No matter the time of year, sunrise in the Flint Hills of Kansas seems to have a calming peacefulness. For almost a year, these daybreaks have been enjoyed by U.S. Army Private 1st Class Cyrus Dougherty, a trooper assigned to the 1st Infantry Division's Commanding General's Mounted Color Guard (CGMCG).
Usually, in one of the pastures found around Fort Riley's installation before sunup, Dougherty enjoys the feeling of the slight Kansas breeze, the smell of the fresh outdoors, and the sight of the sun peeking over the horizon.
Influenced by a coworker-turned-mentor and former U.S. Army Ranger, Roy Shane Ward, Dougherty enlisted into the Army shortly after graduating high school.
A farmhand by environmental design, but an intelligence analyst by Army trade, Dougherty found that the cyclic lifestyle of working intel wasn't for him. Noticing Dougherty's decreasing drive, and wanting better for his Soldier, one of Dougherty's chief warrant officers presented him with the opportunity to apply for the CGMCG, one of the six remaining U.S. Army horse detachments.
"When I walked in for an application, I saw people in boots, jeans, and ballcaps," said Dougherty. "I knew right then that I had found my people and that this is where I belonged."
No stranger to working the land, the Grand Junction, Colorado native was raised in the field and around the rodeo circuit. Growing up working with his family on home renovations and car projects, Dougherty found a passion for the great outdoors during high school when he and his friends would frequent events like small rodeos and car races.
During his adolescence, Dougherty would leave Grand Junction to visit his grandparents in Kansas each summer. Animal caretakers themselves, Dougherty's grandparents exposed him to caring for deer, peacocks, geese, and more.
During these summer stays, each morning, Dougherty would visit one of his grandparents' neighbors and care for her three horses as well, feeding them in exchange for horseback riding lessons.
"Working, building things, and having something I can put my mind to is constantly what I'm after," said Dougherty. "That's one of the things I love about this type of work, it's never the same thing, and there's always something to do."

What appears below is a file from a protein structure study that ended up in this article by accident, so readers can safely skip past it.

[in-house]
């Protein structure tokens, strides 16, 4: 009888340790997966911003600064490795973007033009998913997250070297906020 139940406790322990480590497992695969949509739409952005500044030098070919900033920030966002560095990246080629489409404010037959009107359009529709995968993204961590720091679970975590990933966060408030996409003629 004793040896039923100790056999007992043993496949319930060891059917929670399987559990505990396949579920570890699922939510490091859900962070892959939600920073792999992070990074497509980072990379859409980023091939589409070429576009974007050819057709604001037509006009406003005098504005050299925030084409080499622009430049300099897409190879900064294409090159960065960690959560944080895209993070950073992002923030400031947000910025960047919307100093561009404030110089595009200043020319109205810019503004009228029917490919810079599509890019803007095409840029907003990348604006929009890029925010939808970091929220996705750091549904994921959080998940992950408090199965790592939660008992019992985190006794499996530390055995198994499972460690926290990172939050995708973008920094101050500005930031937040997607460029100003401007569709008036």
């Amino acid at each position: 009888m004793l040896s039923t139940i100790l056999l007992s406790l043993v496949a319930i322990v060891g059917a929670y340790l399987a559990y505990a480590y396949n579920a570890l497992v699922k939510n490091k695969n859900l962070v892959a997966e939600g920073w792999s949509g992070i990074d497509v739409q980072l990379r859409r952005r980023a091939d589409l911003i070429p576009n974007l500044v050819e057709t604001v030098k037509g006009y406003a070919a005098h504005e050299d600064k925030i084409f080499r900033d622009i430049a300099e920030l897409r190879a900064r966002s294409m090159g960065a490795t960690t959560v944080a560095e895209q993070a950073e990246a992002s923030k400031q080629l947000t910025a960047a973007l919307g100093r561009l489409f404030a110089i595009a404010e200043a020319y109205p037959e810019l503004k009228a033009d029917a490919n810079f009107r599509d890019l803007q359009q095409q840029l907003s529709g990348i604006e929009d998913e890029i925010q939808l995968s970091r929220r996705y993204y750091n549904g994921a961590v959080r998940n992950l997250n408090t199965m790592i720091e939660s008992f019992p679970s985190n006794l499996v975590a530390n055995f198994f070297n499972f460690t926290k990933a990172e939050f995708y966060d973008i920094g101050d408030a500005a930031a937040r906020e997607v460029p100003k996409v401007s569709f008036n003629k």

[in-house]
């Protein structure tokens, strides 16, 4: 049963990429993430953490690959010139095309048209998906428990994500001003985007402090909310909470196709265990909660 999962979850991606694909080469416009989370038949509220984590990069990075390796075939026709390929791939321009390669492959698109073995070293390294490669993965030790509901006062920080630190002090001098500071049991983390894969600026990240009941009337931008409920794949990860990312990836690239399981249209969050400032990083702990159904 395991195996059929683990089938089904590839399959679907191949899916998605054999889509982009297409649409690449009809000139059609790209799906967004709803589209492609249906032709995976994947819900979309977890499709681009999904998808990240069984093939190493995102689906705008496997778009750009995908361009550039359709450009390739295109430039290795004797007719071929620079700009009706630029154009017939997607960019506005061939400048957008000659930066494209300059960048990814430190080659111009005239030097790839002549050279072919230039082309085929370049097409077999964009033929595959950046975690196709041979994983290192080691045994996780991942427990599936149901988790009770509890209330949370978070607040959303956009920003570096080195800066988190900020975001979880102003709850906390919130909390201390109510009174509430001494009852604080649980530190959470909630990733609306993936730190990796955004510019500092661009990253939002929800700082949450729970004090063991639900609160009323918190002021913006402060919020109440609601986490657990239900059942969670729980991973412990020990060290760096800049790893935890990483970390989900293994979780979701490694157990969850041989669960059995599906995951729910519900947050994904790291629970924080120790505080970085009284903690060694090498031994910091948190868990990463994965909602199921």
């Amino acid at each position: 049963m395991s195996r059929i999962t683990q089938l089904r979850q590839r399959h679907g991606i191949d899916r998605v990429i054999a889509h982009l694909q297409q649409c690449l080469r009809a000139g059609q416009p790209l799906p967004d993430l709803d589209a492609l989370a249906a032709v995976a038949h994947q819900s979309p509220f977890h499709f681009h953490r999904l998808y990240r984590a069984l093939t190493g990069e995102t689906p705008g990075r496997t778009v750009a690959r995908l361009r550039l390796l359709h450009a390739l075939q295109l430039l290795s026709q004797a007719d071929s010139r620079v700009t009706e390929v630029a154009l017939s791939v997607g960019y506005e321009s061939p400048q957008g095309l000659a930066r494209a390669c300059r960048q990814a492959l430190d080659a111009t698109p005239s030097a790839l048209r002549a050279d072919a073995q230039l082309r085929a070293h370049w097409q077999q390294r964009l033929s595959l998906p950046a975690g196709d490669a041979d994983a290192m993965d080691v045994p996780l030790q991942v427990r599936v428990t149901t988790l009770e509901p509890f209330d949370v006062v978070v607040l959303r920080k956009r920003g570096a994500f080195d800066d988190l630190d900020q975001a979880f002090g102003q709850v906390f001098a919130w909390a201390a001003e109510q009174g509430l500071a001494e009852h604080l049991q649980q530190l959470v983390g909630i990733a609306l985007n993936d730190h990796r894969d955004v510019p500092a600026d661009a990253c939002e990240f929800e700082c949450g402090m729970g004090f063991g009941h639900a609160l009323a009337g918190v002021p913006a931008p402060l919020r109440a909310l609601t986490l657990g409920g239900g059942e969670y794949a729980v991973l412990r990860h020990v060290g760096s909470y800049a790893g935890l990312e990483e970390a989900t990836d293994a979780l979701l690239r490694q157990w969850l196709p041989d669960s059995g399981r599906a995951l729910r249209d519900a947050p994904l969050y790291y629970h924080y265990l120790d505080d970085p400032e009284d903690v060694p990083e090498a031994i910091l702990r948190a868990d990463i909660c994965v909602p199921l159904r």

With the perfect background to become a CGMCG trooper, Dougherty applied those skills during his time as a candidate with the color guard and was eventually picked up as a member, where his skillset continued to grow.
Providing Dougherty with the opportunity to learn more about farrier, stablemaster duties, and leatherwork, the CGMCG offered more than physical labor; it provided a home.
"The bond that I've built with [the color guard] through this type of work is amazing," said Dougherty. "We call it a team, but it's really a family."
Assigned to the pasture maintenance shop of the CGMCG, Dougherty's primary duties consist of caring for the pastures, building enclosures for the horses, and clearing brush and rubble. Still, he offers his hand to the team in whatever area he can assist.
Being there for one another, the CGMCG offered Dougherty a sense of cohesion and camaraderie that he enjoys.
Looking forward to his next year as a CGMCG trooper, Dougherty seeks to take advantage of training and temporary duty travel opportunities.
While having plans of owning land with horses and cattle for recreational use one day, Dougherty has his sights on the immediate future for the next time he's out in the pastures of Fort Riley, enjoying another calming, peaceful sunrise.